Mindanao community projects hurdle obstacles
(Last of two parts)
SOUTH UPI, Maguindanao—Even with funding from foreign governments and help from the Moro Islamic Liberation Front (MILF), the implementation of the Mindanao Trust Fund (MTF) projects is not a walk in the park.
Apart from the MTF, the European Union, being the biggest donor, monitors the projects annually.
Matthew Stephens, MTF program manager, acknowledged that in some cases, “Things do not work the way they’re supposed to.” He cited, for instance, projects that should be community-owned that are being taken over by powerful individuals for their own use.
“A community center in Lanao del Sur was used as a residence by an influential person in the village,” he recalled. “The local government, the World Bank and the Bangsamoro Development Agency (BDA) had to intervene to force the illegal occupant out.”
To prevent similar things from happening, the MTF, through the BDA, established a hot line through which people could report complaints and concerns.
Stephens said the projects were aimed at poverty reduction, promising returns ranging “from 2 to 300-plus percent.” Most importantly, these “also help people overcome prejudices by bringing them together.”
Officials said the projects also help empower other sectors, like women who used to play secondary roles in community decisions.
This was the case in Ganta village in Kabuntalan town, also in Maguindanao. The community along the Rio Grande de Mindanao and Tamontaka rivers has a population of about 600 people, the majority belonging to the Maguindanaon tribe.
Being situated in two rivers, residents have been dumping their wastes there. “We have here the longest CR (comfort room) as people do not have toilets,” said Rubirose Andig, a resident of Sitio (settlement) Tusik, one of the seven communities.
As eight out of 10 households in the community have no toilets and residents use the river for bathing, diarrhea and other gastrointestinal diseases were common.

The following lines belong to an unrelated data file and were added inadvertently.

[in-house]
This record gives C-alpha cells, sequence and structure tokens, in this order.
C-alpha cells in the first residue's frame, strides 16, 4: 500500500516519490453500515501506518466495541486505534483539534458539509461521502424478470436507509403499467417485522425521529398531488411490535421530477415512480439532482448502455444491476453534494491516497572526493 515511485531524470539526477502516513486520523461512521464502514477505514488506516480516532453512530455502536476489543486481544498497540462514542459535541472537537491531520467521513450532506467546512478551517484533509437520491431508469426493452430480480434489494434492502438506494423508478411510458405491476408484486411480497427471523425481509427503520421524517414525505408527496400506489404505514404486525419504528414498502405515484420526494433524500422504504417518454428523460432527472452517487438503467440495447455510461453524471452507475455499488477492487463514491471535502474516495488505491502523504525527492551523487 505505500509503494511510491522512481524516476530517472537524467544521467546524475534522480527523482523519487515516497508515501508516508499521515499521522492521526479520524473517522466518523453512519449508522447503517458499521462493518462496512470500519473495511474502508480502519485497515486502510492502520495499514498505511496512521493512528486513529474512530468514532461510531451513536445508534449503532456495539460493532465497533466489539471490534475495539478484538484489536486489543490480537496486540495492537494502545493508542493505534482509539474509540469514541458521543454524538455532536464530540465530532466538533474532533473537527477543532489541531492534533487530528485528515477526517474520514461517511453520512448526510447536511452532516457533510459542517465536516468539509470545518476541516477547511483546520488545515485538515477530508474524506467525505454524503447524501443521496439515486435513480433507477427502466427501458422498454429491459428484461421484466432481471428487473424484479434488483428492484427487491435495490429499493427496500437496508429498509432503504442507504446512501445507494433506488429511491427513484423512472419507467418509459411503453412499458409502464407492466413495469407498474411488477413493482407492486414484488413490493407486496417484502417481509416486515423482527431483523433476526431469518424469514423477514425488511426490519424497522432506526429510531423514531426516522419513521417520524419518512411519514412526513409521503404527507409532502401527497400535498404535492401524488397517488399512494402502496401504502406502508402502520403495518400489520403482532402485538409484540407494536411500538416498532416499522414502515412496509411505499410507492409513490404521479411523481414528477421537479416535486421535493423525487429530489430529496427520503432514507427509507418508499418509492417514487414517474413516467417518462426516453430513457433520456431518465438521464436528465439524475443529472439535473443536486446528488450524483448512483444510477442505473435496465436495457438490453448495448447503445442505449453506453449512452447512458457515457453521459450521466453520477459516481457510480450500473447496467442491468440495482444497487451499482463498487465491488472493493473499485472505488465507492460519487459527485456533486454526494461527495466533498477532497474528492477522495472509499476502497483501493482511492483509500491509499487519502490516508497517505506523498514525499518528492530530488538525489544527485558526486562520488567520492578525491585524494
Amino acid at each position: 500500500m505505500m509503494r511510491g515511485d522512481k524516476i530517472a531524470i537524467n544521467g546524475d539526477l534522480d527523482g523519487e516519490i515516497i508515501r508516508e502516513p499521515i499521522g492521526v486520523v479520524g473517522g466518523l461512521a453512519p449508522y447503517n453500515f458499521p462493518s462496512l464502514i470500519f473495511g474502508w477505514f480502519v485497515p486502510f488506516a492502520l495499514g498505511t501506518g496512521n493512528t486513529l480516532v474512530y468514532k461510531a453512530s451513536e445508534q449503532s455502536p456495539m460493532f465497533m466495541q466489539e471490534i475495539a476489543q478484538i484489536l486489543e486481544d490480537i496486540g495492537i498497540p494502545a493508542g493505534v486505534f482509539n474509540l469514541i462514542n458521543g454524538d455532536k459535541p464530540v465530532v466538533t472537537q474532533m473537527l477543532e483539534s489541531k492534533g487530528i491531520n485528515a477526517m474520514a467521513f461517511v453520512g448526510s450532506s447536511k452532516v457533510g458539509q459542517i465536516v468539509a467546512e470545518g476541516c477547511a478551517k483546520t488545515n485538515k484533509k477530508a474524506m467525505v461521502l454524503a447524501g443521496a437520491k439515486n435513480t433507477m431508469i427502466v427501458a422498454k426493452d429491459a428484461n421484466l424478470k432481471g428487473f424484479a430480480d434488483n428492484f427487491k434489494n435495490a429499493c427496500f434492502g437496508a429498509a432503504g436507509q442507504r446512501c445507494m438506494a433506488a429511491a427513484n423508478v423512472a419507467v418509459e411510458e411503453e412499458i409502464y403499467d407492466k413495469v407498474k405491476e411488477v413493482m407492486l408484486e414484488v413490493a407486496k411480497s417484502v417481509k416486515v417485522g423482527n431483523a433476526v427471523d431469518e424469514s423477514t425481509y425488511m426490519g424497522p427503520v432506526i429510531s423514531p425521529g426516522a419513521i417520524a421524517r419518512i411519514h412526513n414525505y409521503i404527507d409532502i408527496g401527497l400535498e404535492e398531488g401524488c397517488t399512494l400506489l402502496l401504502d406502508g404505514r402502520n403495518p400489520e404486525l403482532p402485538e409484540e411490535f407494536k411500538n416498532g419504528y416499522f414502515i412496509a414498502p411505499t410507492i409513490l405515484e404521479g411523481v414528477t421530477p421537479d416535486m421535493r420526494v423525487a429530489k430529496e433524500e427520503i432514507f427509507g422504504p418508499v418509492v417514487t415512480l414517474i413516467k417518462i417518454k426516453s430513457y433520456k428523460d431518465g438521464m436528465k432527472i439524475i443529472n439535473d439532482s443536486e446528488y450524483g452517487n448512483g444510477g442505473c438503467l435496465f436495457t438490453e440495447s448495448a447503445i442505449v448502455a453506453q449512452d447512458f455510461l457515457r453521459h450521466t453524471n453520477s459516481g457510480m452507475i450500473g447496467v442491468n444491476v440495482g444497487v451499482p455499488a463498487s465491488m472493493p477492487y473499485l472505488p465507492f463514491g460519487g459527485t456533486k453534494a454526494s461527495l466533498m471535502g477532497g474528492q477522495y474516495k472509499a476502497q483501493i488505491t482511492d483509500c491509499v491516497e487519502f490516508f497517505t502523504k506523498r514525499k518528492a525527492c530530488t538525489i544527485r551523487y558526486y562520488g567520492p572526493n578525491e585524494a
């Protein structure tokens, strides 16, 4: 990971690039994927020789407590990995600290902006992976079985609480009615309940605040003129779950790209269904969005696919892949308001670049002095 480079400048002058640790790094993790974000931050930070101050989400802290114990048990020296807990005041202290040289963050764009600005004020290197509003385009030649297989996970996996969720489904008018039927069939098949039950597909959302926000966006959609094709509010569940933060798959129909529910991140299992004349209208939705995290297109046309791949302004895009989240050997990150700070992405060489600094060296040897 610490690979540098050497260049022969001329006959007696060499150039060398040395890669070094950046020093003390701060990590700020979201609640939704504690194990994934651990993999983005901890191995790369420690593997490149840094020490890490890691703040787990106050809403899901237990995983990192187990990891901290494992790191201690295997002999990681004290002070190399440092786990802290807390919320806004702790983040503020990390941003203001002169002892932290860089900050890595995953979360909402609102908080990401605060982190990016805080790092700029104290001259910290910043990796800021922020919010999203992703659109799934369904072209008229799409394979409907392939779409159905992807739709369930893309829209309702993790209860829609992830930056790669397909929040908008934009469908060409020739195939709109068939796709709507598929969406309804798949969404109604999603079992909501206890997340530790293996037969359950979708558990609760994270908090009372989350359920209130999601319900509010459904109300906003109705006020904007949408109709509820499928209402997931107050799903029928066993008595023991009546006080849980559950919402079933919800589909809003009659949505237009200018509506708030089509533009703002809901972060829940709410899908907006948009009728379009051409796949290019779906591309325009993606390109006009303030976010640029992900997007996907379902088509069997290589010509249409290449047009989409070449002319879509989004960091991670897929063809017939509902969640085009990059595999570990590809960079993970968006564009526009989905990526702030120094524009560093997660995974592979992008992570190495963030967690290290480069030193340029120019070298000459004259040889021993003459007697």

Several village children also drowned while using the rivers as toilets, Andig said.
When BDA representatives visited the village over two years ago, the residents immediately decided that they needed latrines, said Andig, secretary of Dau’l Asgar People’s Organization.
A series of meetings followed until the BDA, through the MTF, began implementing the project. It was the women who initiated the building of toilets, said Amerah Nanaog, 27.
Two toilets were built for every sitio. A single-door structure with galvanized-iron sheet roofing and plywood walls, the latrine facility measures 1.2 x 1.2 meters, with a concrete floor elevated by about a meter.
At a cost of P288,033, the 10 latrines were completed and turned over to the community in March 2013.
The MTF was also set to inaugurate a P3-million trading center. Stalls are to be rented out to traders for P500 a month.
“We’re also taught about values transformation and the women were given equal parts in decision-making as that of the men,” Nanaog said.
Noramin Agar, 27, said the projects gave residents reasons to stay in Ganta, despite the perennial flooding when the rivers overflow during the rainy season and despite clashes between government forces and armed groups.
Agar recalled fleeing when the late Moro rebel leader Ameril Umra Kato and his followers attacked the village and clashed with soldiers.
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